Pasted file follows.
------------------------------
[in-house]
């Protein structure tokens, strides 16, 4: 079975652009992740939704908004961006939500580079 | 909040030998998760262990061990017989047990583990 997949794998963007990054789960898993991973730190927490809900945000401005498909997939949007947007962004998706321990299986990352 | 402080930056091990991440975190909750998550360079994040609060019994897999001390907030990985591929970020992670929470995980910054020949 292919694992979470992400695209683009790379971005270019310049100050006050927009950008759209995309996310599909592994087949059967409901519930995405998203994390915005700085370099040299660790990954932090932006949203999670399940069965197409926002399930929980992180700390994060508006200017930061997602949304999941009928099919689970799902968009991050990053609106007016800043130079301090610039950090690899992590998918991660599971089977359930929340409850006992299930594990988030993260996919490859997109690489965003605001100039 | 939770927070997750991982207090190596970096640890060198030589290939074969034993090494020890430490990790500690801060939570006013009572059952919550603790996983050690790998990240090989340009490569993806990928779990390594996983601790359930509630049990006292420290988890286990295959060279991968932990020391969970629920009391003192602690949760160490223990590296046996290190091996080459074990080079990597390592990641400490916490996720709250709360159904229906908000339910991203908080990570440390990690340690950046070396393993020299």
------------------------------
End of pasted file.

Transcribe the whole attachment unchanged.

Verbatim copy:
[in-house]
């Protein structure tokens, strides 16, 4: 079975652009992740939704908004961006939500580079 | 909040030998998760262990061990017989047990583990 997949794998963007990054789960898993991973730190927490809900945000401005498909997939949007947007962004998706321990299986990352 | 402080930056091990991440975190909750998550360079994040609060019994897999001390907030990985591929970020992670929470995980910054020949 292919694992979470992400695209683009790379971005270019310049100050006050927009950008759209995309996310599909592994087949059967409901519930995405998203994390915005700085370099040299660790990954932090932006949203999670399940069965197409926002399930929980992180700390994060508006200017930061997602949304999941009928099919689970799902968009991050990053609106007016800043130079301090610039950090690899992590998918991660599971089977359930929340409850006992299930594990988030993260996919490859997109690489965003605001100039 | 939770927070997750991982207090190596970096640890060198030589290939074969034993090494020890430490990790500690801060939570006013009572059952919550603790996983050690790998990240090989340009490569993806990928779990390594996983601790359930509630049990006292420290988890286990295959060279991968932990020391969970629920009391003192602690949760160490223990590296046996290190091996080459074990080079990597390592990641400490916490996720709250709360159904229906908000339910991203908080990570440390990690340690950046070396393993020299």